One of the most important messages that I reiterate to women on my coaching programmes, is that the type of carbohydrate that you eat, matters for your heart health in menopause.
Many women go “low-carb”, which concerns me – firstly, because fruit and vegetables are carbohydrates and secondly, because our ageing heart which is losing oestrogen, needs whole grains in order to help it to do its job. Hence, what women really mean when they say they are going ‘low-carb’ is that (hopefully), they are only going low processed carbohydrates … believe me, for our heart and gut health as well as our hot flushes, this is important.
There’s a reason I’m reminding you of this. The PURE study is a large prospective cohort study conducted in countries across the regions of North America and Europe, South America, Africa, the Middle East, South Asia, South East Asia, and China. PURE stands for ‘The Prospective Urban Rural Epidemiology Study’ and it has the distinct advantage of examining diets from diverse populations in low, middle, and high income countries in multiple regions across the world.
This extensive study set out to evaluate the association of the intake of refined grains (white flour products), whole grains, and white rice with total mortality, major cardiovascular disease events, blood pressure, and blood lipids (fats). Subjects ranged in age between 35-70years and both genders. [Swaminathan, Dehghan et al., 2021].
For women in menopause and post-menopause, the results were interesting. We all know that with the onset of mass food production techniques, the quality of our flour has changed over our lifetime. White processed flour does not contain the intact grain, so the PURE study set out to compare the effect of white processed flour products on cardiovascular health against wholegrain products and white rice.
The whole grains group contained two types of grains. The first was whole grain flours such as those made from wheat, rye, triticale, oats, barley, maize, finger and pearl millet, sorghum, or buckwheat. These flours ideally contain all the components of the intact grain (whole meal). White refined flour doesn’t. Most whole grains also contain biologically active compounds, such as dietary fibre, vitamins, minerals, antioxidants, and other plant compounds such as lignans and phytosterols, which are removed during processing.
This study showed that wholegrains matter to our heart health. Compared to the processed grains analysis, there were “non-significant associations between intake of whole grains and risk of mortality or cardiovascular events in the fully adjusted models”. White rice is fine to have too when measured against cardiac health variables.
But not so for refined grains. These are the grains that have the goodness processed out of them. The authors of the PURE study noted that “high intake of refined grains was associated with higher risk of mortality and major cardiovascular disease events. Globally, lower consumption of refined grains should be considered.”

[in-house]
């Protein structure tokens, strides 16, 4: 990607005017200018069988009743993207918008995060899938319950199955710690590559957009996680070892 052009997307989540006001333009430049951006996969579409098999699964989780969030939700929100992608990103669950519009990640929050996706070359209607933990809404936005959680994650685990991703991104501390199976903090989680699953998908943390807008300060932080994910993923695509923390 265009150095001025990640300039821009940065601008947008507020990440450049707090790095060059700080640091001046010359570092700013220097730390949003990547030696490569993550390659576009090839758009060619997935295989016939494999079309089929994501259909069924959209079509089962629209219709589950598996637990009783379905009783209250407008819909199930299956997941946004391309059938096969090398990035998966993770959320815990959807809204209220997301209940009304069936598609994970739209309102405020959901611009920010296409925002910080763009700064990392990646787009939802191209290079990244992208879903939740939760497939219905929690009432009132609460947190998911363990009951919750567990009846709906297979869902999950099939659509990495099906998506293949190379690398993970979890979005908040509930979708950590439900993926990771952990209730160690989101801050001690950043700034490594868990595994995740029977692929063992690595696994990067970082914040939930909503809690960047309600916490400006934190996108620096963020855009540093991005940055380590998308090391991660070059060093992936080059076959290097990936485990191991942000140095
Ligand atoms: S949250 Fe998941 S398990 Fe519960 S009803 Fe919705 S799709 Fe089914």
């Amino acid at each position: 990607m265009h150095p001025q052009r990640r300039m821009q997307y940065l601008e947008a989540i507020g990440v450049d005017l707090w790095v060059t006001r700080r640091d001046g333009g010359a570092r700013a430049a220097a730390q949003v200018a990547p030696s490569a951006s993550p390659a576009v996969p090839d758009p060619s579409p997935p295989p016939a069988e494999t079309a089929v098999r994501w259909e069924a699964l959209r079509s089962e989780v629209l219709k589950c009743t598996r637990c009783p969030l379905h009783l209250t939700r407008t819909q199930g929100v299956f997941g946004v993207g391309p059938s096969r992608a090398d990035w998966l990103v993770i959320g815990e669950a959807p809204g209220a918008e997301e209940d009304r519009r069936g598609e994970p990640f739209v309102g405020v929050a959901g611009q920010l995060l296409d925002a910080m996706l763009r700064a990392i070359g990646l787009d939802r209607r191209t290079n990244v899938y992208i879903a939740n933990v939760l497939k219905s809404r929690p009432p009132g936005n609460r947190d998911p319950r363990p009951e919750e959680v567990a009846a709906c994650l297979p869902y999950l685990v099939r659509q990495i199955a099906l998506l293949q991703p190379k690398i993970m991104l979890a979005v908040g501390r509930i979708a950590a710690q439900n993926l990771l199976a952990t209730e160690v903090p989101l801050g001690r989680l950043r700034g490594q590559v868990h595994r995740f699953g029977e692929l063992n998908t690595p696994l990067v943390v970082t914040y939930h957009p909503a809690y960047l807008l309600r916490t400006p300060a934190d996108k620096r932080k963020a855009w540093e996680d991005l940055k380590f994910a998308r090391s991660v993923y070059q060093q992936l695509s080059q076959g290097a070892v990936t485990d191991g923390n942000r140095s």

Changing the way we eat during our menopause transition matters to our heart health, energy levels and weight maintenance. It also matters to our hormonal balance. Whilst low-carb diets can help you lose weight, we musn’t forget that not all carbohydrates are equal. Carbohydrates are a macro-nutrients that your body needs, and wholegrains provide you with numerous health benefits. That’s why in this week’s menu, this delicious easy-to-make breakfast is on the table.
Toasted Muesli (Granola)
This toasted Muesli (or Granola as it’s called in the US and Canada) uses a base of oats with lots of nice nuts, grains and dried fruit added to it for additional flavour. My husband hates cooking, and this recipe is the only thing my busy husband makes – so if it’s easy enough for him to make, it must be easy for you busy ladies too.
The quantity and type of additional nuts and seeds is not particularly important, they add lovely variety to the oats. Feel free to leave anything out that you don’t have in stock, that way it will be different next time.
MyMT™ Toasted Muesli (Granola)
- Oats – lots of them, lightly rolled oats probably works best
- Desiccated coconut
- Sliced brazil nuts
- Pumpkin seeds
- Sesame seeds
- Sunflower seeds
- Walnut pieces
- Sliced almonds
- Olive oil – a generous pour on top of the dry ingredients
- Honey – 2-4 tablespoons
Ingredients to add once the muesli cools:
- Diced apricot
- Other dried fruit
- Pre heat the oven to 150 degrees Celsius.
- Mix all of the dry ingredients in the tray and add the olive oil and honey.
- Once in the oven, toss the ingredients every 6-7 minutes until everything is nicely brown. Be careful to turn your mix regularly – if the oven is too hot or you don’t turn everything regularly enough it will burn quickly.
- Once browned (usually after tossing about 4-5 times), take your muesli mix out and leave it to cool down. Turn it a couple of times as it cools to make sure you don’t get big lumps, and once cool, add the dried fruit.
Swaminathan S., Dehghan M., Raj J., … Iqbal R., Yusuf R., Yeates K., Teo K., & Yusuf S. (2021). Associations of cereal grains intake with cardiovascular disease and mortality across 21 countries in Prospective Urban and Rural Epidemiology study: prospective cohort study. BMJ. 3;372:m4948.